The HPRC conducts a variety of community-based participatory research projects in schools, health care and clinical settings, across communities, and in early care and out-of-school time environments. Our work has led to changes in environmental systems and widespread use of evidence-based programs and policies developed through our research.
Early Adopters: State Approaches to Testing School Drinking Water for Lead in the United States
This project conducted statistical analysis of water lead content data from state-based testing programs overall and by school social and demographic characteristics. Researchers documented features of state school water quality testing programs and compared their methodologies to standard health surveillance elements.
Eat Well & Keep Moving
Eat Well & Keep Moving is a school-based program that equips children with the knowledge, skills, and supportive environment they need in order to lead healthier lives by choosing nutritious diets and being physically active. The program is designed for fourth and fifth grade students. Its six interlinked components—classroom education, physical education, school-wide promotional campaigns, food service, staff wellness, and parent and community involvement—work together to create a supportive environment that promotes the lifelong learning of good habits.
Planet Health is an interdisciplinary curriculum focused on improving the health and well-being of sixth through eighth grade students while building and reinforcing skills in language arts, math, science, social studies, and physical education.
School Water Quality, Availability, and Education-Related Practices
This objective of this study, funded by Healthy Eating Research, a national program of the Robert Wood Johnson Foundation, was to identify the prevalence of school water quality, availability, and education-related practices, and determine whether there were differences in those practices by school characteristics.
Evaluation of Boston’s Active School Day Policy Interventions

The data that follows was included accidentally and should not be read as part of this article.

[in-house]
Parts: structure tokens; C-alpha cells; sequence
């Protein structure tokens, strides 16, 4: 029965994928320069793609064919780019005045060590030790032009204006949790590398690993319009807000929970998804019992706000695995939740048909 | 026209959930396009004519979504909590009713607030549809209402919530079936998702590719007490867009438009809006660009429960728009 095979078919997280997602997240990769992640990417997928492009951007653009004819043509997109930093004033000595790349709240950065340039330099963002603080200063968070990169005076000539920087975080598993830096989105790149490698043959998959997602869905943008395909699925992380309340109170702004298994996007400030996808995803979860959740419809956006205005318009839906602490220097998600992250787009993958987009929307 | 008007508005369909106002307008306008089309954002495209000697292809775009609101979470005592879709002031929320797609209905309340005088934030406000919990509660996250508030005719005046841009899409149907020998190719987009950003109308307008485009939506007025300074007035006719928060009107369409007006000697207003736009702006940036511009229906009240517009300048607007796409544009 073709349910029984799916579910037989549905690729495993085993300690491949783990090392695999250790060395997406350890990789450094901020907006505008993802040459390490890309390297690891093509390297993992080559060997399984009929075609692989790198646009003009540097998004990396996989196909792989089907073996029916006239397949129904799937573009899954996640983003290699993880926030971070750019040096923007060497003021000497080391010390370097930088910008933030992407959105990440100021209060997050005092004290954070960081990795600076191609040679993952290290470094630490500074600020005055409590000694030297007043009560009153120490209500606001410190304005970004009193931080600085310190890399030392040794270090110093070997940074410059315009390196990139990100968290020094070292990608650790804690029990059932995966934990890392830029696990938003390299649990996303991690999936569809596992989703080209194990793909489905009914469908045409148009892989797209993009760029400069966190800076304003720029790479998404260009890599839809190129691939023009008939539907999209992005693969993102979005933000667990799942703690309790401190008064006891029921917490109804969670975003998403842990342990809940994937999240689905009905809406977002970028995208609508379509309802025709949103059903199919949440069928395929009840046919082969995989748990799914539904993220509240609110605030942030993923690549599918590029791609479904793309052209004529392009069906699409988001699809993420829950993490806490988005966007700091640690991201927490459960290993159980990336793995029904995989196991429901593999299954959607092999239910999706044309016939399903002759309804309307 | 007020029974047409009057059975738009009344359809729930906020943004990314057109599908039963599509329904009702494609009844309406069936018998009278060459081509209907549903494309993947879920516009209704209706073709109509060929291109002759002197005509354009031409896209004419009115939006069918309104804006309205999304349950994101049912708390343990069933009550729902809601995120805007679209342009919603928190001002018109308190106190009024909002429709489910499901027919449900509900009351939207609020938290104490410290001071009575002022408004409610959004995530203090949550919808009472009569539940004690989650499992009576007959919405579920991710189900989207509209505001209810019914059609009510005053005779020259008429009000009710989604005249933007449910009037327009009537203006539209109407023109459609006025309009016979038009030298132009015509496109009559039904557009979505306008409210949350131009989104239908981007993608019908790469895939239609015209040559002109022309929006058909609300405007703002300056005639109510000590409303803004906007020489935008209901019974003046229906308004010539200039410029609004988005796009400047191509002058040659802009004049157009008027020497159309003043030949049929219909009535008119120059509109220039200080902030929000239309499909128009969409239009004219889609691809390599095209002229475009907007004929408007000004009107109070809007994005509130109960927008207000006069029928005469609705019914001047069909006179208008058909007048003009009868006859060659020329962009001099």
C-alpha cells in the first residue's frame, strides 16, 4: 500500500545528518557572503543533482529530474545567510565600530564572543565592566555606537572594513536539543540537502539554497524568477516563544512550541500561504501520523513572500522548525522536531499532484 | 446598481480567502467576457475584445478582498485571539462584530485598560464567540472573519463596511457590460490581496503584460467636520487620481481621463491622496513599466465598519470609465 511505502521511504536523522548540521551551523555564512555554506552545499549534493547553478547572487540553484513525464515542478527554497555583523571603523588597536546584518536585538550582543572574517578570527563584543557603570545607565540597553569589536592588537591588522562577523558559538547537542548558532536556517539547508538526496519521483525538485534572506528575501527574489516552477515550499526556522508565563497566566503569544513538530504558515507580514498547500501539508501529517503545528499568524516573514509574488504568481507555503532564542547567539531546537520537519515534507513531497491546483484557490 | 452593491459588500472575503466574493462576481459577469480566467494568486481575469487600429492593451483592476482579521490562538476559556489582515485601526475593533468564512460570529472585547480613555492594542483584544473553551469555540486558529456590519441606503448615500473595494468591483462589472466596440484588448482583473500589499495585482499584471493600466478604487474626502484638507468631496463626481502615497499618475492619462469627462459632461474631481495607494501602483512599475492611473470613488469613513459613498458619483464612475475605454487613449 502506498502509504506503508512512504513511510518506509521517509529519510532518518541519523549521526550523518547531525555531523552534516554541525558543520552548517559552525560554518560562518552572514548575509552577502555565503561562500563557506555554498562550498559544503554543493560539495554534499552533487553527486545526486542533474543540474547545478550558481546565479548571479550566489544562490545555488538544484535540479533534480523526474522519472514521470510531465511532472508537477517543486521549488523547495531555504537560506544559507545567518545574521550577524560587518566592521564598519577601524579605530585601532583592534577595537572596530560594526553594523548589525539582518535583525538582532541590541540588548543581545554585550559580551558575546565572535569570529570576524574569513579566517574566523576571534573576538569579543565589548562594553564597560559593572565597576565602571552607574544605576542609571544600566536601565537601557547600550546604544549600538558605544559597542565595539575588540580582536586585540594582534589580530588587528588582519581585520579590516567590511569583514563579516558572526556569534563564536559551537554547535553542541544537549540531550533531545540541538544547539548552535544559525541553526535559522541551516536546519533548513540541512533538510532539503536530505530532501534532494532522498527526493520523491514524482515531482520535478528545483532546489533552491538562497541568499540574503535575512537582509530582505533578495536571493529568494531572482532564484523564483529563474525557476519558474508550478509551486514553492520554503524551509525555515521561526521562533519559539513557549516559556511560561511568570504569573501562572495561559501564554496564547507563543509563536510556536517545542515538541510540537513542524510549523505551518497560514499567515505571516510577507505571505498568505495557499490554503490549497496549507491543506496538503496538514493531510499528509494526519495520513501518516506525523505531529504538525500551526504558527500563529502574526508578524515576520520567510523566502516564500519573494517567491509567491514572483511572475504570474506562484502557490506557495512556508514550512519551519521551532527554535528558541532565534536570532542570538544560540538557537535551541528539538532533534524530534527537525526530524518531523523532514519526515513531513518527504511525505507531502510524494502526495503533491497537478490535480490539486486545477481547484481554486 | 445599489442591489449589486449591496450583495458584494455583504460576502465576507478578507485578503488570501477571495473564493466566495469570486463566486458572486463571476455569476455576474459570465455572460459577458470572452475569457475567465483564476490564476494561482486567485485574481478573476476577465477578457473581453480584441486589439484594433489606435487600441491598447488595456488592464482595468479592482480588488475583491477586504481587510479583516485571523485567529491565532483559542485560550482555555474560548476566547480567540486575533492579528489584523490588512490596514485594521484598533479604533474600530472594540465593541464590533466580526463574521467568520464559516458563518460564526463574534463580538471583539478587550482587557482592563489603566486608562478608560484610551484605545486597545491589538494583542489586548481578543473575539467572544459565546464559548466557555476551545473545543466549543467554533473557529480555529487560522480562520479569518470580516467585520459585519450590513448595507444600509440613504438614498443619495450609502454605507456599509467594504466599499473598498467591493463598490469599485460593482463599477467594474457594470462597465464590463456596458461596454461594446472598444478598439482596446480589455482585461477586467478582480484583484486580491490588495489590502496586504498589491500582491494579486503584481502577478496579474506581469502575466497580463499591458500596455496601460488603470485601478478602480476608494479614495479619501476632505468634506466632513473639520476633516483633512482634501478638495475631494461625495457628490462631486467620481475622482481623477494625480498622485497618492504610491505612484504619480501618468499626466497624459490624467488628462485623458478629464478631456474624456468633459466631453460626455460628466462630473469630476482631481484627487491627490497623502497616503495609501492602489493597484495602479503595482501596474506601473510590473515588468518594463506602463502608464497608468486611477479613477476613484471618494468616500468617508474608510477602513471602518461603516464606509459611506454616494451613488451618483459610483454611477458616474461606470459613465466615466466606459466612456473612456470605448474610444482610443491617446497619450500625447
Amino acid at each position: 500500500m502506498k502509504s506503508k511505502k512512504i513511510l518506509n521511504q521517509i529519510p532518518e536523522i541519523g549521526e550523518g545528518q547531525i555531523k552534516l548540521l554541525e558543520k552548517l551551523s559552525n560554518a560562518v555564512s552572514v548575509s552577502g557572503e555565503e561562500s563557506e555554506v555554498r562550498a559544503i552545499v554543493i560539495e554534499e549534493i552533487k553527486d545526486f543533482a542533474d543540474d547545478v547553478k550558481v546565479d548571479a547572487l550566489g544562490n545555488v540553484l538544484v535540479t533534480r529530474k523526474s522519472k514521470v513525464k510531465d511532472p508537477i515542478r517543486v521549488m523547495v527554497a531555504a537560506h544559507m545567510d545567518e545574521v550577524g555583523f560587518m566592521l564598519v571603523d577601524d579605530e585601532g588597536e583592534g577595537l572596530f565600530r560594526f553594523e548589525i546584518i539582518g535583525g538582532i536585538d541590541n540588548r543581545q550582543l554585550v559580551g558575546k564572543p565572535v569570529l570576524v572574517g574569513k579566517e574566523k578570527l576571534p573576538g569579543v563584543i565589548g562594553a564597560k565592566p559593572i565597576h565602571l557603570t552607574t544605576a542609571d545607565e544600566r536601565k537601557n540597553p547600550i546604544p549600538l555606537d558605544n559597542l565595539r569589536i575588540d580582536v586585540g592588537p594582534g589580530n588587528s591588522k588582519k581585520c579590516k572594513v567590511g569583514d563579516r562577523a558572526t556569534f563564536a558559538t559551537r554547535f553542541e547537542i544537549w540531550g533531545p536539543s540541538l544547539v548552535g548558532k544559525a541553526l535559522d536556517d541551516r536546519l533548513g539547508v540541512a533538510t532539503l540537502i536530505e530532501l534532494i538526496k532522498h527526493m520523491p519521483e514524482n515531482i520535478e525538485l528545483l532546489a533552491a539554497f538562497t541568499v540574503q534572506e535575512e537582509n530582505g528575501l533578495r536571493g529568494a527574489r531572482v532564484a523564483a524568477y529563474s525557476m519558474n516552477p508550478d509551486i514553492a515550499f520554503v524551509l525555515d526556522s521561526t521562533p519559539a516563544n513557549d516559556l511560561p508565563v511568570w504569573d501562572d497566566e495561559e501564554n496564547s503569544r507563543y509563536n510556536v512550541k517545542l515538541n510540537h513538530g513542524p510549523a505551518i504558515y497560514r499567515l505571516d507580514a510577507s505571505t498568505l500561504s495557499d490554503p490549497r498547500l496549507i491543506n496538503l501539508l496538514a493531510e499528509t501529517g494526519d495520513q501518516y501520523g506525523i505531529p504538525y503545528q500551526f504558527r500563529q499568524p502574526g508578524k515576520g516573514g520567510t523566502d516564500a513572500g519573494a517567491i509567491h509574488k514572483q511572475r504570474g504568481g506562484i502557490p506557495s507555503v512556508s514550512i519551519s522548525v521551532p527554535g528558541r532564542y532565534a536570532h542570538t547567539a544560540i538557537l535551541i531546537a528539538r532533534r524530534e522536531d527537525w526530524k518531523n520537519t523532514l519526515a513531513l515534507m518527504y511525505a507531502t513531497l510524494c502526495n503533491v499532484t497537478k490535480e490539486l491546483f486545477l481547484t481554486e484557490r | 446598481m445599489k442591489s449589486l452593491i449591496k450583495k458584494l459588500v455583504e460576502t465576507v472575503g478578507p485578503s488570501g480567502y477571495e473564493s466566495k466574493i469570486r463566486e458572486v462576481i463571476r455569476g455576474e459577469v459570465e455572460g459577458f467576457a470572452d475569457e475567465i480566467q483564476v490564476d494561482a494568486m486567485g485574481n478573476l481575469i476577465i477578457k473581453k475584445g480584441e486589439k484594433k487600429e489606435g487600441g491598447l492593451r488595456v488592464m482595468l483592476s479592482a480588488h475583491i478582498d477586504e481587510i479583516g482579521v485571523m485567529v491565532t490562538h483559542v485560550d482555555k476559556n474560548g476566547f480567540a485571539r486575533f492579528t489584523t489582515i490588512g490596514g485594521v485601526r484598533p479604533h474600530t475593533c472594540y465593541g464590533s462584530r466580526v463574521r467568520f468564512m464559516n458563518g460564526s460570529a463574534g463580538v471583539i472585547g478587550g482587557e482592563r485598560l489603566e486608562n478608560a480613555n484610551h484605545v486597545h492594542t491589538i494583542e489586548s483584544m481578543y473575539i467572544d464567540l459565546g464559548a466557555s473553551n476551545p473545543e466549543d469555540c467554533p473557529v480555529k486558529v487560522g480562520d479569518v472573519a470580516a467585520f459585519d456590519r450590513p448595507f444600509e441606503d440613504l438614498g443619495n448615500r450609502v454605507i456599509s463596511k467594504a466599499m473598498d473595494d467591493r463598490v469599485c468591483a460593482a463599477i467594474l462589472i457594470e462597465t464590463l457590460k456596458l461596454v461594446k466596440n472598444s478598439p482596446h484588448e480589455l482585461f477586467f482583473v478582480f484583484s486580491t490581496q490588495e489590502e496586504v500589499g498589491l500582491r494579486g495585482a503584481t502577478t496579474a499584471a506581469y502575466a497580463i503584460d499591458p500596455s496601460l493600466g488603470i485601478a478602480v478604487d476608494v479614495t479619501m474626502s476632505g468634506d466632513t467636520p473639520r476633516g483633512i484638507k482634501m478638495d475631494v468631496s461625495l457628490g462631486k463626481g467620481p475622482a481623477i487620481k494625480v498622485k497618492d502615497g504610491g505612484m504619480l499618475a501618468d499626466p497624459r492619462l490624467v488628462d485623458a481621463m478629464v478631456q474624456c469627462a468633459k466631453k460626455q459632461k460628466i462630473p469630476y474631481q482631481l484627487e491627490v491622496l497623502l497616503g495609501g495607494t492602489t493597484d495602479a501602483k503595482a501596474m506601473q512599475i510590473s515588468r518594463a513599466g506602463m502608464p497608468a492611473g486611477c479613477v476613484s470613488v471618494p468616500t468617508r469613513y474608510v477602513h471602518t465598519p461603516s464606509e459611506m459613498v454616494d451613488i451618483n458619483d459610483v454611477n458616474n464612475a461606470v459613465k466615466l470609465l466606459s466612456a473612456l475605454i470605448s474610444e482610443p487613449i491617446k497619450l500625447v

The HPRC partnered with the Boston Public Schools and the Boston Public Health Commission to evaluate the impact of the Boston Public Schools’ efforts to increase and improve physical education (PE) and physical activity in schools.
Maine Youth Overweight Collaborative (MYOC)
The Maine Youth Overweight Collaborative (MYOC), a joint initiative of the Maine-Harvard Prevention Research Center, the Maine Center for Public Health, and the Maine Chapter of the American Academy of Pediatrics (AAP), aimed to improve care and outcomes for overweight youth. MYOC applied community-based research principles to develop the Keep ME Healthy toolkit for parents and clinical care providers. It has reached an agreement with the National AAP to market and promote internationally its Pediatric Obesity Clinical Decision Support Chart.
Healthy Hospitals: Improving the food and beverage environments in healthcare settings
Collaborators from the Centers for Disease Control and Prevention and the Massachusetts Department of Public Health worked together to foster the implementation of key strategies to reduce sodium in the foods sold and offered, as well as limit the availability of sugary drinks and promote water.
Communities & Government
Massachusetts CHOICES Project
As a CDC-funded Prevention Research Center, the Prevention Research Center on Nutrition and Physical Activity’s Core Research Project is the Massachusetts CHOICES Project. The purpose of the Massachusetts CHOICES Project is to work collaboratively with community partners, the Massachusetts Department of Public Health (MDPH) and the Boston Public Health Commission (BPHC), to develop a playbook of 10-14 top strategies to reduce obesity prevalence and study how cost-effectiveness metrics are used by partners throughout the state. This work builds off of the CHOICES Project.
Childhood Obesity Intervention Cost-Effectiveness Study (CHOICES) Project
The CHOICES Project is a collaboration among researchers at the Harvard T.H. Chan School of Public Health and the Milken Institute School of Public Health at The George Washington University. The CHOICES team also collaborates with the Association of State and Territorial Health Officials (ASTHO), National Association of County and City Health Officials (NACCHO), Big Cities Health Coalition (BCHC), and a variety of state and local health agencies in a series of Learning Collaborative Partnerships (LCPs). The CHOICES research team has assessed the comparative effectiveness and cost-effectiveness of over 40 strategies aimed at reducing childhood obesity. Visit the CHOICES website for more information.